FRANKFURT (Reuters) - Deutsche Bank has disputed allegations by Germany’s financial watchdog, sources close to the lender said, in its official response to a preliminary report into interest rate manipulation which threatens sanctions against the bank and individuals.
The watchdog, Bafin, issued scathing criticisms of several executives at Deutsche Bank in a report, sent to the lender in May, on attempts to manipulate interbank interest rates such as Libor, according to a copy of the report published by the Wall Street Journal on Friday.
Managers at Germany’s largest bank failed to ask tough questions or establish basic controls to prevent traders from attempting to manipulate interest rate benchmarks that determine prices for trillions of dollars in assets like home loans and credit cards, the report alleged. A copy of the report was posted online by the newspaper.
The report also alleges “major misconduct” by traders and “major failures” by members of the management board or the group executive committee, and refers to “substantial organizational defects”, which continued in some cases until the beginning of 2014 – long after supervisors had sounded the alarm on market manipulation.
Deutsche Bank’s full response was sent to Bafin in early July but has not been released publicly. Sources close to the bank said it rejected many of the allegations made in the regulator’s report.
And in an emailed response to Reuters on Friday, Deutsche Bank said of the Bafin document:
“The report includes statements that are taken out of context. It would be unwarranted to infer conclusions about the conduct of the bank or any individuals at this stage.”
Deutsche Bank has been hit by over 9 billion euros ($9.8 billion) in fines and settlements in the past three years, including a record $2.5 billion settlement with U.S. authorities for Libor.
The report’s author, Frauke Menke, department president who is in charge of supervising Deutsche Bank, threatens the bank with further sanctions. “I will also conclusively examine imposing banking supervisory measures in this context which I consider to be necessary,” Menke said in the report.
Bafin has the power to impose only moderate fines but can order the dismissal of executives.
The bank removed its co-Chief Executives Anshu Jain and Juergen Fitschen and installed a new CEO, John Cryan, on July 1, only weeks after the report was issued on May 11.
The tone of the regulator’s comments and the threat of further sanctions underscore Cryan’s challenge as he seeks to lead a sweeping strategic overhaul to slash costs, shrink the investment bank and jettison the group’s separately branded retail wing Postbank.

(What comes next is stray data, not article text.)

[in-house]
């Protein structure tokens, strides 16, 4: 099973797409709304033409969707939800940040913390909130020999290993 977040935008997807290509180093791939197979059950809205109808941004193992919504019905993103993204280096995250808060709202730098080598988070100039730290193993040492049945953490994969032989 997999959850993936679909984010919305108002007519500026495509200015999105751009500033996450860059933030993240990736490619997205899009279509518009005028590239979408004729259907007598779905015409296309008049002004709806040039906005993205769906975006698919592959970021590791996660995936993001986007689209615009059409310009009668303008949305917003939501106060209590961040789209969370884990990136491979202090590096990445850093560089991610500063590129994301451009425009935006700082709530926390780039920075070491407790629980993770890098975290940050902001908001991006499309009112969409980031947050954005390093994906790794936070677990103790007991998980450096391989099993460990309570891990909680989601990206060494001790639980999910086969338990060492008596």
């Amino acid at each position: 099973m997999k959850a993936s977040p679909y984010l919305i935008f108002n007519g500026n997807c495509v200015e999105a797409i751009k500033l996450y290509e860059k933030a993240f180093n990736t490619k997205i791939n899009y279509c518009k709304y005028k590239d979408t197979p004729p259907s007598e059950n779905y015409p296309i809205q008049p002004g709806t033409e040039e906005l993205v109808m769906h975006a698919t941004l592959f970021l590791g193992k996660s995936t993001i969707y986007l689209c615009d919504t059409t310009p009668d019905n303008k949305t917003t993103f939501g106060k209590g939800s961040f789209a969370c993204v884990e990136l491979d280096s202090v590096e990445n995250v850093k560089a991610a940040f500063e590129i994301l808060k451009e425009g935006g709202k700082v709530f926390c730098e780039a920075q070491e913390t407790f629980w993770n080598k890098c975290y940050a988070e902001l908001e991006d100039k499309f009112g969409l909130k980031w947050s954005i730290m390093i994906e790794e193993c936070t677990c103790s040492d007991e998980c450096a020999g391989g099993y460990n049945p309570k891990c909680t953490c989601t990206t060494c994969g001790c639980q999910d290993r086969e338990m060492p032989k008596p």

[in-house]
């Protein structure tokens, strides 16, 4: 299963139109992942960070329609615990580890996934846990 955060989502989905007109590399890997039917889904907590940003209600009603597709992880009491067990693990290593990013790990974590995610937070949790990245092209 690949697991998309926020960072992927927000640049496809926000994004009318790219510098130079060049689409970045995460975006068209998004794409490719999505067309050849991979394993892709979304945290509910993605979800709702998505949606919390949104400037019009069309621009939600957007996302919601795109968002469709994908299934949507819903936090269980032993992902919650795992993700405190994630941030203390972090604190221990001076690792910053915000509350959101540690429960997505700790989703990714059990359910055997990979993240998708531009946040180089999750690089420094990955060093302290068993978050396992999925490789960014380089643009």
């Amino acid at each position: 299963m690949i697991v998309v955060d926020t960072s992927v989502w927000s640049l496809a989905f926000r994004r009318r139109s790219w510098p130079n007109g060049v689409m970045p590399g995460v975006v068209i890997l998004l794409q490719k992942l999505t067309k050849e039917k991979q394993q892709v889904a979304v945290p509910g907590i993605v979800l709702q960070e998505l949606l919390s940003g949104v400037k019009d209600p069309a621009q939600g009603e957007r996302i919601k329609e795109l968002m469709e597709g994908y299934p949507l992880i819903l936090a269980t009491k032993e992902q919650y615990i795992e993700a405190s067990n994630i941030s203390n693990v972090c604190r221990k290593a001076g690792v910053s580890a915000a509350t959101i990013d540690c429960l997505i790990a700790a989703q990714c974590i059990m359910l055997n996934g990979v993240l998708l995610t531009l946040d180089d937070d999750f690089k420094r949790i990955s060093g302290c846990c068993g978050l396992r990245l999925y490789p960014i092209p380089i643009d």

It also illustrates deep tensions and mistrust between Deutsche and its national supervisor, Bafin, who handed over primary responsibility for policing big banks to the European Central Bank in November.
In one particular case, Bafin said Deutsche Bank’s legal head, Richard Walker, “failed to pay sufficient attention” to the Libor process.
A spokesman for the bank, however, rejected the allegations as unfounded, saying that Walker had refuted Bafin’s position in a letter to the regulator. The spokesman declined to say when the letter was sent or allow Reuters to see a copy of it.
Another top executive, Michele Faissola, now the head of the group’s asset and wealth management division, is criticized in the report for not initiating an investigation earlier – as soon as 2007.
Faissola, however, disputes any implication that he should have known about or could have corrected any improper practices. “He was never in charge of the area that submitted intra-bank offered rates,” a Deutsche Bank spokesman said in an emailed statement.
Bafin also criticized Stefan Krause, former chief financial officer and still a board member responsible for the Postbank sale. His misconduct in the past relates to “insufficient investigation/clarification of facts and a failure to remedy defects regarding IBOR”, according to Bafin.
It also said that Stephan Leithner, a former investment banker who joined the Deutsche board in 2012, must face allegations in connection “with the analysis of, and the consequences drawn from, the events”. The bank, Krause and Leithner did not wish to comment on those allegations.
Bafin spokespersons could not immediately be reached to comment on Deutsche Bank’s response to its report.
Bafin also sent a copy of the report to the European Central Bank (ECB) and Germany’s Bundesbank. The ECB was not immediately available for comment, and Bundesbank declined to comment.
Bafin’s new president, Felix Hufeld, recently chastised Deutsche Bank for having some “catching up” to do to ensure its systems and processes were up to the requirements of international financial rules.
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Reporting by Thomas Atkins and Kathrin Jones; Editing by Susan Fenton